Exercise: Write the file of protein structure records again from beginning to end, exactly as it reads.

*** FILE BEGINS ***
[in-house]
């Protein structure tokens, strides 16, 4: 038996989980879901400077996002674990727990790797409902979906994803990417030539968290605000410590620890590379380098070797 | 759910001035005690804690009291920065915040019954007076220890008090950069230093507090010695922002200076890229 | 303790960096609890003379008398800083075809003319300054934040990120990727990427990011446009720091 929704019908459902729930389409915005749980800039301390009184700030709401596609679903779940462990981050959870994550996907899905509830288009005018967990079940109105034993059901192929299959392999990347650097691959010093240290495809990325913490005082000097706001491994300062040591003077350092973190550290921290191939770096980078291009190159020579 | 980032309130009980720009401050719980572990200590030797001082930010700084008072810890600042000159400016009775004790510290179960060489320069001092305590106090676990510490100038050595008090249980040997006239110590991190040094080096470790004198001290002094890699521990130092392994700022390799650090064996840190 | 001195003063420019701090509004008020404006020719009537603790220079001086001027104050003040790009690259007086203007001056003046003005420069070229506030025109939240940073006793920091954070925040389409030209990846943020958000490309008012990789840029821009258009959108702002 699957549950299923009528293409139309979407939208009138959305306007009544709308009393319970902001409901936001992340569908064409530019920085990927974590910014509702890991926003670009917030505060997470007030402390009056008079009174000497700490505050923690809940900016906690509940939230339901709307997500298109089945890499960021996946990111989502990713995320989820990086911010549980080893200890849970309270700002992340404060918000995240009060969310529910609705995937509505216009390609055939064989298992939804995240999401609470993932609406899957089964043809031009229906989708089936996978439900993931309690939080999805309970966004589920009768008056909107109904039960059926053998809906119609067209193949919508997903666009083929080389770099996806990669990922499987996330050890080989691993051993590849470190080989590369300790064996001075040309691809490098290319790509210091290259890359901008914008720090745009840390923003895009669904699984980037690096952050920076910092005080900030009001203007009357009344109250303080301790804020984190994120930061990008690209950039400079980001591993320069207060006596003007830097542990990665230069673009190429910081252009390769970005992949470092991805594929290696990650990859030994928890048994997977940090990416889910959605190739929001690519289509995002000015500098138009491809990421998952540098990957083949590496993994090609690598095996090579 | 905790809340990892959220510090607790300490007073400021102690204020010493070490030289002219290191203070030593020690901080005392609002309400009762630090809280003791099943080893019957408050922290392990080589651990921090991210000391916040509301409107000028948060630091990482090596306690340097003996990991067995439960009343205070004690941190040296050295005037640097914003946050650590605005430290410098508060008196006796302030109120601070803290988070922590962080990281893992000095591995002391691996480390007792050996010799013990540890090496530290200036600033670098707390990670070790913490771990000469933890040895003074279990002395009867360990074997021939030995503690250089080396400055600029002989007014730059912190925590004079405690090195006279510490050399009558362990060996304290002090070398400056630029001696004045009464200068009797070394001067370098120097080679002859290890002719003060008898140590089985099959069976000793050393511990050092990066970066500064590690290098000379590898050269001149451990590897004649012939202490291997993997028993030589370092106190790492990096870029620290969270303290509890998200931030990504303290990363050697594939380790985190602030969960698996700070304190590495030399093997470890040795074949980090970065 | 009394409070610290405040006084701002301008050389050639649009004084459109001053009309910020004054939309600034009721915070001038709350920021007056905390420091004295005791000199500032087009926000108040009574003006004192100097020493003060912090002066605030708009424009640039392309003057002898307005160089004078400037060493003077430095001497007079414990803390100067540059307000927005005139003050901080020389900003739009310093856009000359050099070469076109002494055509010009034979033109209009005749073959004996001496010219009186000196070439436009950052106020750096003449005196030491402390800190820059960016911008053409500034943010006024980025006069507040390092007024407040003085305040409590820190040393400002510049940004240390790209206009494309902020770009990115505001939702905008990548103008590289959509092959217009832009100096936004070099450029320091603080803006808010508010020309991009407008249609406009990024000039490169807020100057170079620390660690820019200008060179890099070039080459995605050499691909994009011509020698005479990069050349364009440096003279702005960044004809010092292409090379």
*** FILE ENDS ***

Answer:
[in-house]
């Protein structure tokens, strides 16, 4: 038996989980879901400077996002674990727990790797409902979906994803990417030539968290605000410590620890590379380098070797 | 759910001035005690804690009291920065915040019954007076220890008090950069230093507090010695922002200076890229 | 303790960096609890003379008398800083075809003319300054934040990120990727990427990011446009720091 929704019908459902729930389409915005749980800039301390009184700030709401596609679903779940462990981050959870994550996907899905509830288009005018967990079940109105034993059901192929299959392999990347650097691959010093240290495809990325913490005082000097706001491994300062040591003077350092973190550290921290191939770096980078291009190159020579 | 980032309130009980720009401050719980572990200590030797001082930010700084008072810890600042000159400016009775004790510290179960060489320069001092305590106090676990510490100038050595008090249980040997006239110590991190040094080096470790004198001290002094890699521990130092392994700022390799650090064996840190 | 001195003063420019701090509004008020404006020719009537603790220079001086001027104050003040790009690259007086203007001056003046003005420069070229506030025109939240940073006793920091954070925040389409030209990846943020958000490309008012990789840029821009258009959108702002 699957549950299923009528293409139309979407939208009138959305306007009544709308009393319970902001409901936001992340569908064409530019920085990927974590910014509702890991926003670009917030505060997470007030402390009056008079009174000497700490505050923690809940900016906690509940939230339901709307997500298109089945890499960021996946990111989502990713995320989820990086911010549980080893200890849970309270700002992340404060918000995240009060969310529910609705995937509505216009390609055939064989298992939804995240999401609470993932609406899957089964043809031009229906989708089936996978439900993931309690939080999805309970966004589920009768008056909107109904039960059926053998809906119609067209193949919508997903666009083929080389770099996806990669990922499987996330050890080989691993051993590849470190080989590369300790064996001075040309691809490098290319790509210091290259890359901008914008720090745009840390923003895009669904699984980037690096952050920076910092005080900030009001203007009357009344109250303080301790804020984190994120930061990008690209950039400079980001591993320069207060006596003007830097542990990665230069673009190429910081252009390769970005992949470092991805594929290696990650990859030994928890048994997977940090990416889910959605190739929001690519289509995002000015500098138009491809990421998952540098990957083949590496993994090609690598095996090579 | 905790809340990892959220510090607790300490007073400021102690204020010493070490030289002219290191203070030593020690901080005392609002309400009762630090809280003791099943080893019957408050922290392990080589651990921090991210000391916040509301409107000028948060630091990482090596306690340097003996990991067995439960009343205070004690941190040296050295005037640097914003946050650590605005430290410098508060008196006796302030109120601070803290988070922590962080990281893992000095591995002391691996480390007792050996010799013990540890090496530290200036600033670098707390990670070790913490771990000469933890040895003074279990002395009867360990074997021939030995503690250089080396400055600029002989007014730059912190925590004079405690090195006279510490050399009558362990060996304290002090070398400056630029001696004045009464200068009797070394001067370098120097080679002859290890002719003060008898140590089985099959069976000793050393511990050092990066970066500064590690290098000379590898050269001149451990590897004649012939202490291997993997028993030589370092106190790492990096870029620290969270303290509890998200931030990504303290990363050697594939380790985190602030969960698996700070304190590495030399093997470890040795074949980090970065 | 009394409070610290405040006084701002301008050389050639649009004084459109001053009309910020004054939309600034009721915070001038709350920021007056905390420091004295005791000199500032087009926000108040009574003006004192100097020493003060912090002066605030708009424009640039392309003057002898307005160089004078400037060493003077430095001497007079414990803390100067540059307000927005005139003050901080020389900003739009310093856009000359050099070469076109002494055509010009034979033109209009005749073959004996001496010219009186000196070439436009950052106020750096003449005196030491402390800190820059960016911008053409500034943010006024980025006069507040390092007024407040003085305040409590820190040393400002510049940004240390790209206009494309902020770009990115505001939702905008990548103008590289959509092959217009832009100096936004070099450029320091603080803006808010508010020309991009407008249609406009990024000039490169807020100057170079620390660690820019200008060179890099070039080459995605050499691909994009011509020698005479990069050349364009440096003279702005960044004809010092292409090379």